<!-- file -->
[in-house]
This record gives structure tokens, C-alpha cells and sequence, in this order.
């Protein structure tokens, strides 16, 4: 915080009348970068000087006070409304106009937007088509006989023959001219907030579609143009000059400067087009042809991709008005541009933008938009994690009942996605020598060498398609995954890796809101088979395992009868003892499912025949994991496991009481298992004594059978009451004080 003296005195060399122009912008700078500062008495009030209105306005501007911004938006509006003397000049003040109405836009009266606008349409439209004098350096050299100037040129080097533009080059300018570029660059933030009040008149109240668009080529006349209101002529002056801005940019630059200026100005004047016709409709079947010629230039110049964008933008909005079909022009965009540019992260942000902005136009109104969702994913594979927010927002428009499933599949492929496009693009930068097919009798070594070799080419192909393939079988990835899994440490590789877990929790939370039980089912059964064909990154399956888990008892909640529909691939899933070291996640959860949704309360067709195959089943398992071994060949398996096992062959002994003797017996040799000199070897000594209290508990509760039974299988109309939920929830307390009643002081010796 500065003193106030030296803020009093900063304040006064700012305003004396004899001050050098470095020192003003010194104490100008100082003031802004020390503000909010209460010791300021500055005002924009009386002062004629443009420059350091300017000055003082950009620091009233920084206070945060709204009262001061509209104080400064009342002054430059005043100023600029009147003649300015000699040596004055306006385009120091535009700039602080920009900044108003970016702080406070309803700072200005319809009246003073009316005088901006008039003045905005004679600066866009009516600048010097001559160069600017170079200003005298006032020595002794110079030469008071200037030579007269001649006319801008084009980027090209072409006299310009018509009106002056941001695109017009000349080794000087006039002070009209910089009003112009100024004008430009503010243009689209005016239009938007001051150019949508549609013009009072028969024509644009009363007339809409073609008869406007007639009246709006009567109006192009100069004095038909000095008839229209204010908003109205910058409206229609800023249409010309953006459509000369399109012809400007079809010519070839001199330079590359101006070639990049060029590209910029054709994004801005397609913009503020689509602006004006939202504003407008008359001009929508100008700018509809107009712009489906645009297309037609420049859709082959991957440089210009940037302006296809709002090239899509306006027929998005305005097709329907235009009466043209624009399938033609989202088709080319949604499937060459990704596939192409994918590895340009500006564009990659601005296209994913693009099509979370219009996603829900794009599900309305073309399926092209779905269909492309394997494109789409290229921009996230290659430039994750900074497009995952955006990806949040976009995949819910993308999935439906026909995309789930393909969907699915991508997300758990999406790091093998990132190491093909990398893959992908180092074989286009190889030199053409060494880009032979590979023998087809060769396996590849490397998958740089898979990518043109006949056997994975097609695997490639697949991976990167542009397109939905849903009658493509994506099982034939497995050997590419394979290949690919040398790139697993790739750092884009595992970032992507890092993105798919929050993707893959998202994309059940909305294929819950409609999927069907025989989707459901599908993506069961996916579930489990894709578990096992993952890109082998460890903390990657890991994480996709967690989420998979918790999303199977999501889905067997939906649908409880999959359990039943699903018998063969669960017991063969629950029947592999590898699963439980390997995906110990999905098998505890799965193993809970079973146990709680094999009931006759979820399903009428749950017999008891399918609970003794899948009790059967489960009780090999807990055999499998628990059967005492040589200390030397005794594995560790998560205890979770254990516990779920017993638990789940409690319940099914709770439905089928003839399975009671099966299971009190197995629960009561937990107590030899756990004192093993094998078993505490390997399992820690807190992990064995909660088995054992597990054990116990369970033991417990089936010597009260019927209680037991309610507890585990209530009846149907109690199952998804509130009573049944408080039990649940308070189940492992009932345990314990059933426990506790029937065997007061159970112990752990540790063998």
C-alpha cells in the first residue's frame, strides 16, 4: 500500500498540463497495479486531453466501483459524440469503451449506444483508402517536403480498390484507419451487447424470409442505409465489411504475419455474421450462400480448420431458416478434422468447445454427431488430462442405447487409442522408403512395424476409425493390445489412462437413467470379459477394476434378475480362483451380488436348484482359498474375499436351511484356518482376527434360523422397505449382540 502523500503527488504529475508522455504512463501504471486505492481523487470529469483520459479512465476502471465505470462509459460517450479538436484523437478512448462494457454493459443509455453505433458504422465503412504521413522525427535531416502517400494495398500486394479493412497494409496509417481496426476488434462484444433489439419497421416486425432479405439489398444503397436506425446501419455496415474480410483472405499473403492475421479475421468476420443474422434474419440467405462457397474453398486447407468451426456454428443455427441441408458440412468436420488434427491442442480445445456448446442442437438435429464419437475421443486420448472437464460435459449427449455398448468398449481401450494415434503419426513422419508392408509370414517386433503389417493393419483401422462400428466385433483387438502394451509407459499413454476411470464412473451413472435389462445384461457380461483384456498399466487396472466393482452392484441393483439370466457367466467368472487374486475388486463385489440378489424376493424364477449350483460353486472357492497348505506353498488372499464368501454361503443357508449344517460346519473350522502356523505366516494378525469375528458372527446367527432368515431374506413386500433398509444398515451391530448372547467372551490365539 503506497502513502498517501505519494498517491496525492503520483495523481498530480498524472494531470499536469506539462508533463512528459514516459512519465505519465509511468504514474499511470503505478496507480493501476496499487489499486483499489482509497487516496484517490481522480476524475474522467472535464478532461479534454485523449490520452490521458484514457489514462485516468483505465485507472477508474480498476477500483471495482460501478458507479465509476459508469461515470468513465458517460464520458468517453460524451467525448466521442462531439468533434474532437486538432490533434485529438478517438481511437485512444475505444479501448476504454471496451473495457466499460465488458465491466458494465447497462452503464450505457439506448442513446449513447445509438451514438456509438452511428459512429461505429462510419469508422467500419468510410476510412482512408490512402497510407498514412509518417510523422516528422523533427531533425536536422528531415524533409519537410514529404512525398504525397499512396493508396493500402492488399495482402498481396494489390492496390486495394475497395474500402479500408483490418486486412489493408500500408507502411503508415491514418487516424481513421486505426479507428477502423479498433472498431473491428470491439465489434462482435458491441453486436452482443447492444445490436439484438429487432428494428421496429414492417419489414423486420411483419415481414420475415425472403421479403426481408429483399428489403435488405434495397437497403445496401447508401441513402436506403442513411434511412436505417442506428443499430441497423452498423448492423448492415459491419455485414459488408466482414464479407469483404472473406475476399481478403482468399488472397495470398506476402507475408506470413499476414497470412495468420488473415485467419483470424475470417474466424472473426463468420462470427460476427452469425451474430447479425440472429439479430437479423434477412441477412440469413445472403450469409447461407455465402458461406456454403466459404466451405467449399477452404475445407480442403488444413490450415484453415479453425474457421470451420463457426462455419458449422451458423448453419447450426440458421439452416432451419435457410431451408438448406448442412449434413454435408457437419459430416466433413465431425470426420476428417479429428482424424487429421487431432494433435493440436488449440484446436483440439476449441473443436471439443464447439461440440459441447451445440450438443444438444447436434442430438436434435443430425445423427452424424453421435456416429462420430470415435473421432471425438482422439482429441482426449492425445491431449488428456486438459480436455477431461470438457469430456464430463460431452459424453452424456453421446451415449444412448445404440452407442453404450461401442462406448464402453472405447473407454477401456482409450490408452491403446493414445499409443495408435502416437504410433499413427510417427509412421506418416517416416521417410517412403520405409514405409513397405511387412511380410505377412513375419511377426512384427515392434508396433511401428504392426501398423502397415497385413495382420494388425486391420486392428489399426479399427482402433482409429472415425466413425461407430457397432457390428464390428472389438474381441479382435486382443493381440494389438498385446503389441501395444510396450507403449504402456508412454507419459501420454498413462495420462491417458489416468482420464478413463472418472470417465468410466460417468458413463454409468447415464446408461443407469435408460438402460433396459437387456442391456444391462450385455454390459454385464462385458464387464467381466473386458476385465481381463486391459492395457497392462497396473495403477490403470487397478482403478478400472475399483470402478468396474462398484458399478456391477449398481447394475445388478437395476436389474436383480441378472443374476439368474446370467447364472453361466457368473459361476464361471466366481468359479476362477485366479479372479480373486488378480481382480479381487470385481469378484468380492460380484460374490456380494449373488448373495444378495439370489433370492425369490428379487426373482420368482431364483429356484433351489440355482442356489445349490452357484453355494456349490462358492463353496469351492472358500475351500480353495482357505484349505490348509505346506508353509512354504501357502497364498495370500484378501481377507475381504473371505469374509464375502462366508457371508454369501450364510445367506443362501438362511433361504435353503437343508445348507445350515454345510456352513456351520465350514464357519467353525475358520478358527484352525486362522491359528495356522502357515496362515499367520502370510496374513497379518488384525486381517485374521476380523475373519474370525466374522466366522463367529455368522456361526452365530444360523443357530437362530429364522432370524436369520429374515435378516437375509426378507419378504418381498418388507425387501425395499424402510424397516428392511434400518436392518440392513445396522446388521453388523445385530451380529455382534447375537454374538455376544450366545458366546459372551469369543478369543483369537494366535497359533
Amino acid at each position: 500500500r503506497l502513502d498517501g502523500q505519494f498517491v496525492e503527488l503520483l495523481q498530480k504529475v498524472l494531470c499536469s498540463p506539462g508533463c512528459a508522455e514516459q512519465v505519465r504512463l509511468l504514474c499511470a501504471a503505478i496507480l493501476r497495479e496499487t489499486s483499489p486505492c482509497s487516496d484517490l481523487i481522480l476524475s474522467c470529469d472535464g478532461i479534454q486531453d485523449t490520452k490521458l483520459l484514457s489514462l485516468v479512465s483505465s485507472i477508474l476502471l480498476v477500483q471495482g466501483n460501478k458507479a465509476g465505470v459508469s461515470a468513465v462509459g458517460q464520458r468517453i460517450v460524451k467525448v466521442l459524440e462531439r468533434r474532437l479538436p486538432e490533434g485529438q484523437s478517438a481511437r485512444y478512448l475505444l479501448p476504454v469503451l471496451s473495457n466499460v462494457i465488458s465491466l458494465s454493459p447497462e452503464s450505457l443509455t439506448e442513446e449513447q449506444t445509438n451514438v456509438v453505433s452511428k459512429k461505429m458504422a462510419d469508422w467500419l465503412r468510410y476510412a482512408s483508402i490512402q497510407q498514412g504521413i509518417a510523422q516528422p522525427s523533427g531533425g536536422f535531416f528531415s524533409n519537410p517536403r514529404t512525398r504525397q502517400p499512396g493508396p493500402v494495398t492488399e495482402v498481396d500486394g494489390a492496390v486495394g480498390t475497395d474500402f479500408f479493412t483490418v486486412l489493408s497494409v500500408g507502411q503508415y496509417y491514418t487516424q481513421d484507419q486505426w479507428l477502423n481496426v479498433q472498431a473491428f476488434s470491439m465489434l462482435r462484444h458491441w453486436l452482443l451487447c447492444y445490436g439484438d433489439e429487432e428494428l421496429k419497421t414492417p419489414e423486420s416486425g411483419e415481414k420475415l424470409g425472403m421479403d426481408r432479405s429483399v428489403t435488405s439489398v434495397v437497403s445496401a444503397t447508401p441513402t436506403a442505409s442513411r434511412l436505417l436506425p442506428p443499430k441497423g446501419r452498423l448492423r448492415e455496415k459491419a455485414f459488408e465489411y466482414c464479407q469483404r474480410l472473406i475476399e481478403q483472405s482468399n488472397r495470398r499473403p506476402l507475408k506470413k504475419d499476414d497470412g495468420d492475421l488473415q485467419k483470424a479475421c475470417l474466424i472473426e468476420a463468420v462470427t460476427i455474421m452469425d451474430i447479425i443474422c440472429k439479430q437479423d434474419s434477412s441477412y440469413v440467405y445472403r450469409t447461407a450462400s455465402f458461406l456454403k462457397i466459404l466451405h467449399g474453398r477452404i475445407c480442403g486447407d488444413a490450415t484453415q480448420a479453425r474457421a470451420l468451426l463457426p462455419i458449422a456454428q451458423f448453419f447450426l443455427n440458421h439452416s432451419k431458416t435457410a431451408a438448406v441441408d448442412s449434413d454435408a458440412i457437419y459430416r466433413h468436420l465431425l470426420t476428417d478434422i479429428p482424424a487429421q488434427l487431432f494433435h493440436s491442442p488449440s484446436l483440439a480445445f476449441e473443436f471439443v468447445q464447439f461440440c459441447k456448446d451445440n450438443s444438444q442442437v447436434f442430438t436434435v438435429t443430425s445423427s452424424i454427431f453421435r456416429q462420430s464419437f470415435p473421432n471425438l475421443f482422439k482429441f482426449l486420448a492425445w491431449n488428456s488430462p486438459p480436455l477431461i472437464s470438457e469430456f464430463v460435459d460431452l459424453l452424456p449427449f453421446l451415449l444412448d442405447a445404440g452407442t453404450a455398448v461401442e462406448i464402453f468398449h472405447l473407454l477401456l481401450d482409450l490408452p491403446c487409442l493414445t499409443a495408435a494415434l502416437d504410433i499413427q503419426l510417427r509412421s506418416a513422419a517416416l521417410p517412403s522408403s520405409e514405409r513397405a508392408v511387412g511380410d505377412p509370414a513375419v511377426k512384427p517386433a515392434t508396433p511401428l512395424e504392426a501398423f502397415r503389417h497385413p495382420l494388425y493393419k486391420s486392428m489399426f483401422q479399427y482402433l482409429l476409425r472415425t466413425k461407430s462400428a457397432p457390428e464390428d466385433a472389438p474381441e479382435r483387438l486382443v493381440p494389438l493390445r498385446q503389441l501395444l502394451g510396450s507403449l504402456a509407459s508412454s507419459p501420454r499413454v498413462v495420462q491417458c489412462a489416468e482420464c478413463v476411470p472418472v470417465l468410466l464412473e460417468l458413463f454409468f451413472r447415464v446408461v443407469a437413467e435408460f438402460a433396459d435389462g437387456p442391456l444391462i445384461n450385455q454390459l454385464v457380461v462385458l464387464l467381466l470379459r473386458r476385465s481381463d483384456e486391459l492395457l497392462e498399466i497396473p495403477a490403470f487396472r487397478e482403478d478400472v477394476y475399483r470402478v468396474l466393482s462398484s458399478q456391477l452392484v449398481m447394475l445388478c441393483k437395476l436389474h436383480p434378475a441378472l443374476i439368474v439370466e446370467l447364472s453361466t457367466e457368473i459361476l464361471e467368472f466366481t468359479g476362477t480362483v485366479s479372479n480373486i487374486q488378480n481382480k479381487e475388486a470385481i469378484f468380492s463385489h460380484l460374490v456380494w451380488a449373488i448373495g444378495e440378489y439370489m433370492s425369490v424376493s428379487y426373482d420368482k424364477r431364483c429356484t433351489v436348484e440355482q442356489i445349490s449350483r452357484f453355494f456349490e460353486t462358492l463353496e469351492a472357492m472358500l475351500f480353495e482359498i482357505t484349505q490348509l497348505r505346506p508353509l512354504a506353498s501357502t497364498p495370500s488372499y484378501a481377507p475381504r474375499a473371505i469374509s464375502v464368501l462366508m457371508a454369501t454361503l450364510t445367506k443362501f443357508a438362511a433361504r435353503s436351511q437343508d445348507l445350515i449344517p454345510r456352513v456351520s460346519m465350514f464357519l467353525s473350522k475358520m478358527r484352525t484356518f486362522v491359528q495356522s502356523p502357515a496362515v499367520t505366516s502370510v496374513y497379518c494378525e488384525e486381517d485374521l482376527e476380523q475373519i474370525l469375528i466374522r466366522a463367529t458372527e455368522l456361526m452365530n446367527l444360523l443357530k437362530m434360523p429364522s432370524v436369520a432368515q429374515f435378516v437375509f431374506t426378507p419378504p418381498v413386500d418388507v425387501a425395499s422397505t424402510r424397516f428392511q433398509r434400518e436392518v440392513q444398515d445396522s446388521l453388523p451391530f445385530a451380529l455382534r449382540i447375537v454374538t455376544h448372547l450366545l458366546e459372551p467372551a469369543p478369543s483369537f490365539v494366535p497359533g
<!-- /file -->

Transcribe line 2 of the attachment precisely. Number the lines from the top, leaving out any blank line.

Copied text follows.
This record gives structure tokens, C-alpha cells and sequence, in this order.